14/10/2016

Challenging stereotypes and proving people wrong

challenging stereotypes

It took me a while to finally get around to watching it but on Friday I watched Dope; a film about a geek growing up in a tough neighbourhood. I loved the film. It touched on a modern misconception that still holds some truth – you can only be one type of person and how you look shows people the type of person you are. This got me thinking about people’s assumptions of me.

I’ve been called rich

People seem to automatically assume that just because the inside of the house looks the way it does we all have sooo much money. No. My family is not rich and neither am I. Trust me, I’m clinging to my student discount more than anyone. Saving money has always been encouraged in my house. I may live at home still but every time I get paid I put money towards my parent’s mortgage and the food shopping.

I’ve been asked why I can’t keep a job
After graduating, I was doing temporary admin work for a year with two different agencies. So I moved around a lot gaining a transferable skillset in the process, I have a great work ethic, but temp work is just that… Temporary.

And I’ve been called antisocial and lazy
The odd time I’ll say no the whole world seems to shake. I know there are some instances where I’ll talk naps during the day but maybe I had a valid reason for saying no. Maybe I’m actually busy, maybe I don’t like where you’re going, or maybe I just don’t feel like going anywhere in the middle of the night without a plan. Either way don’t let my “no thanks” offend you.

I’ll hold my hands up and say that I love the inside of my house more because 1) my bed is there and 2) I can always find food. This doesn’t mean I don’t work hard and if I enjoy something I put in the work and make more of an effort; I’m sure this is the same with most people.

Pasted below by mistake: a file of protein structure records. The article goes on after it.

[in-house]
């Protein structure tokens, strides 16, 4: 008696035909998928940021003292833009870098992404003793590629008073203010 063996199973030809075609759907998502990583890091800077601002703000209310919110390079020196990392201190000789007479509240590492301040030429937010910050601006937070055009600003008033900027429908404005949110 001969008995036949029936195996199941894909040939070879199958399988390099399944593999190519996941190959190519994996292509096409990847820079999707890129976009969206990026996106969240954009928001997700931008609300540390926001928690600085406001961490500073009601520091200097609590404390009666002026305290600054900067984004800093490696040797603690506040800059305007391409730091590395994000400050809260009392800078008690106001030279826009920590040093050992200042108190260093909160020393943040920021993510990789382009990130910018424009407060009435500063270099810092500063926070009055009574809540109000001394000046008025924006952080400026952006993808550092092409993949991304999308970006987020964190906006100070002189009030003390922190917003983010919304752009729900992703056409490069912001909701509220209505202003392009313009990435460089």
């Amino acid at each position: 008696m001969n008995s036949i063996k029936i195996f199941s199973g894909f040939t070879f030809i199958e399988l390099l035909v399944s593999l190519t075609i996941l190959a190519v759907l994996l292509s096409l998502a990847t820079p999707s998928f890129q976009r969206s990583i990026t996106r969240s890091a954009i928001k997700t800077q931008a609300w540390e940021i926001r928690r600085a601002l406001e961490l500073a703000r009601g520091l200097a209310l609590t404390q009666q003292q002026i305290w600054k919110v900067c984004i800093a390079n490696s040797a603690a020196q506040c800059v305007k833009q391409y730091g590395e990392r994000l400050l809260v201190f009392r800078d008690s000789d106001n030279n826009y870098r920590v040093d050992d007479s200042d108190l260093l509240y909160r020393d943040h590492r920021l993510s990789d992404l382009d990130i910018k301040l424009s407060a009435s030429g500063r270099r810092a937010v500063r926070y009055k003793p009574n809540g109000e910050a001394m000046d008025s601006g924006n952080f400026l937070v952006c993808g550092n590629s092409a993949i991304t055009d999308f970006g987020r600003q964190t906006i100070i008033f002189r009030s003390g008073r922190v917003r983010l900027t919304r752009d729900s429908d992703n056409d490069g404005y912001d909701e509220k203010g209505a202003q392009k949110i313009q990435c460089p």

Watching Dope reminded me about all of this. In the final part of the film, the main character, Malcolm, says:

“For most of my life I’ve been caught in between who I really am and how I’m perceived” 

I think this can be said for most people. Whether we’re looking at the way people dress, the type of job they do, a person’s demeanour or the inside of their house, in 2016 we are naturally judgmental. It’s something that although most people are getting better at, it still happens and it probably always will. Although they annoy me, I make a point of challenging the stereotypes that people have made about me, and it seems that when I ask someone to explain how they got to that assumption they have no answer. Funny that.

Maybe it’s just my argumentative ‘but why?’ nature because I’m all about proving people wrong, smashing the glass ceilings and breaking down the walls that people put up when putting you in a tiny little box.

So, until they can find that answer, why play up to people’s stereotype and assumptions of you?

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Well, hi there!

I’ve never been one for ‘about me’ pages so let's keep it short and sweet: I'm 25 (so I guess you could assume I'm going through a quarter-life crisis), London-based, love food, oh, and partial to a rum-based drink... or just the rum tbh.